Here at the MGS blog, we’ve gone on and on about the importance of gold purity – from how it is measured, to record setting levels of gold purity. But how are certain levels of purity actually achieved? You may think that one just needs to be lucky enough to find an untainted vein of gold and mine it. However, such happenstance would be impractical and perhaps even impossible. Certain stores of gold become very pure because refiners make them that way. One such method of doing so is known as the Miller Process.
After gold is mined, it is usually riddled with impurities – typically lesser metals like zinc, copper, iron, and silver. These metals are obviously all very different from one another. But, they do have one key property in common: they will readily combine with pure chlorine gas to form chlorides. To take advantage of this trait, the impure gold sample is melted down in a crucible. Once the sample is liquefied, pure chlorine gas is blown across it. This causes the impurities to form chlorides – which rise to the top of the crucible. The chlorides can be skimmed off of the top of the crucible, leaving pure gold behind. With that, the Miller Process is complete and the gold is then refined in the manner specific to it’s intended use (jewelry, industry, bullion, etc.).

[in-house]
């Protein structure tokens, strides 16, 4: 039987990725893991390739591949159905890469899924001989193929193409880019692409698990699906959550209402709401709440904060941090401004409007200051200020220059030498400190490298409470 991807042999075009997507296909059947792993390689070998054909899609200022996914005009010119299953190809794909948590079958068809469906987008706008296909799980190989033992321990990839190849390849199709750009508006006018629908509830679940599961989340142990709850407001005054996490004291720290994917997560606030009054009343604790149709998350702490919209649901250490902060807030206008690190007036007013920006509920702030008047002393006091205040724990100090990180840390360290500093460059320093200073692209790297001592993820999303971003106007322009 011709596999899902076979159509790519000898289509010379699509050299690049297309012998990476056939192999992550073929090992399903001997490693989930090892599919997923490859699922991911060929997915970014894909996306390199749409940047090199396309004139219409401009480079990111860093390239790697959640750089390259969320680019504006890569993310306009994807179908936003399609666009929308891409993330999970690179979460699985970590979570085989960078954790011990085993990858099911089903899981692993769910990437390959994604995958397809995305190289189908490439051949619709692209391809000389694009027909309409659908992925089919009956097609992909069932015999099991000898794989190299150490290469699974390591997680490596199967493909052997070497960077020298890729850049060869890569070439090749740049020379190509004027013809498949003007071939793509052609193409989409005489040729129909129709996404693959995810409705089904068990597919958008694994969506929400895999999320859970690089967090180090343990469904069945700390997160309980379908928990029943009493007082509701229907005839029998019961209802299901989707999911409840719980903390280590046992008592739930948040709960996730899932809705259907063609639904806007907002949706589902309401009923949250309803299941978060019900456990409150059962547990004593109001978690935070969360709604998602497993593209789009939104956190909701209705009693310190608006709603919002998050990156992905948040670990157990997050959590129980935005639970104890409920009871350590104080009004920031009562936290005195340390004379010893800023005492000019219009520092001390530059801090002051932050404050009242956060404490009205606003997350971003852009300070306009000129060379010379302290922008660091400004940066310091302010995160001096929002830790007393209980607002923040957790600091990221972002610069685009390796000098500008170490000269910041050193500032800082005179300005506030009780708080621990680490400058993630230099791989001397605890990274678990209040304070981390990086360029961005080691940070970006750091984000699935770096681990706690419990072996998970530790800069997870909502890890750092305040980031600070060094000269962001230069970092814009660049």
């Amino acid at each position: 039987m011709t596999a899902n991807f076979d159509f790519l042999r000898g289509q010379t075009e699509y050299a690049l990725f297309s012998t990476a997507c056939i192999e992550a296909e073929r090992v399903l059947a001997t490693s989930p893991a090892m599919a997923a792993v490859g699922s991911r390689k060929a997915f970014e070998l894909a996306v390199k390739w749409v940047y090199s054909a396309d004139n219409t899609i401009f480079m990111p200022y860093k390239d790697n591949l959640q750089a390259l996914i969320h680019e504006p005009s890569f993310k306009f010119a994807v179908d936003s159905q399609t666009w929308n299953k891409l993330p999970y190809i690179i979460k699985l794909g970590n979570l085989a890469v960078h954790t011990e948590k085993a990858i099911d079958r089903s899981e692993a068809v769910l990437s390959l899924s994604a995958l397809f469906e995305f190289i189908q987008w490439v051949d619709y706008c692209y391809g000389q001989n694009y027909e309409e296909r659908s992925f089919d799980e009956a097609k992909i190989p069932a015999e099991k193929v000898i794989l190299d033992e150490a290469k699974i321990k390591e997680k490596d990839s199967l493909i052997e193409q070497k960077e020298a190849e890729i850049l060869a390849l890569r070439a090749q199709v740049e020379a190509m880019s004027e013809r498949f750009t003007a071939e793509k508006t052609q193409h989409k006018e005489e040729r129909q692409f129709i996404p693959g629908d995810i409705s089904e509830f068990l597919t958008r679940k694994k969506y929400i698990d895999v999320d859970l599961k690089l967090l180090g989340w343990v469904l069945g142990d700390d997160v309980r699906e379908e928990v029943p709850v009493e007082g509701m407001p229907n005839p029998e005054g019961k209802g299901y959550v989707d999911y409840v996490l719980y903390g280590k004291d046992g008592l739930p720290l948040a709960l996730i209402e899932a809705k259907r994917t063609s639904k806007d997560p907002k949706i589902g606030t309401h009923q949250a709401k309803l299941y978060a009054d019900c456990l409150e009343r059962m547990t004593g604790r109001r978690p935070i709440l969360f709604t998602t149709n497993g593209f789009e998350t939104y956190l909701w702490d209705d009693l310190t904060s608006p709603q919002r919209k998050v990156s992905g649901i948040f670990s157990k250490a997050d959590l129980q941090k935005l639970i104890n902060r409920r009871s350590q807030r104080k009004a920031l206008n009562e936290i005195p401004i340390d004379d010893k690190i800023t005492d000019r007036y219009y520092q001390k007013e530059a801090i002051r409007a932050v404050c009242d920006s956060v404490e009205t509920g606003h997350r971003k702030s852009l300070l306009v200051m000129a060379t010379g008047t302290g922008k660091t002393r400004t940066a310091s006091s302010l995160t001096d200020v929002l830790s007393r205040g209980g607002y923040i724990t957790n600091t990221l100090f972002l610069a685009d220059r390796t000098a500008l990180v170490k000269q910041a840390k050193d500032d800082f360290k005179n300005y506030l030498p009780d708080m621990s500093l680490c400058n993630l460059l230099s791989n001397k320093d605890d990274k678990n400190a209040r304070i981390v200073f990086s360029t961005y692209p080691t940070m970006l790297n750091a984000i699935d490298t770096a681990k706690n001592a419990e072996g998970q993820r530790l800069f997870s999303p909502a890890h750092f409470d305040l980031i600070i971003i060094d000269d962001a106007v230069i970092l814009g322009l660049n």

Invented by Dr. Francis Bowyer Miller, the Miller Process was a game changer in the world of gold refining. It is popular among metal refiners all over the world because – in a nut shell – it’s cheap, easy, and produces high-purity gold samples – about 99.95% pure gold. While that level is considered very pure by many standards, some industries require even purer gold samples. Naturally, a higher purity sample requires a more expensive and complex process. We’ll discuss that in a future blog post.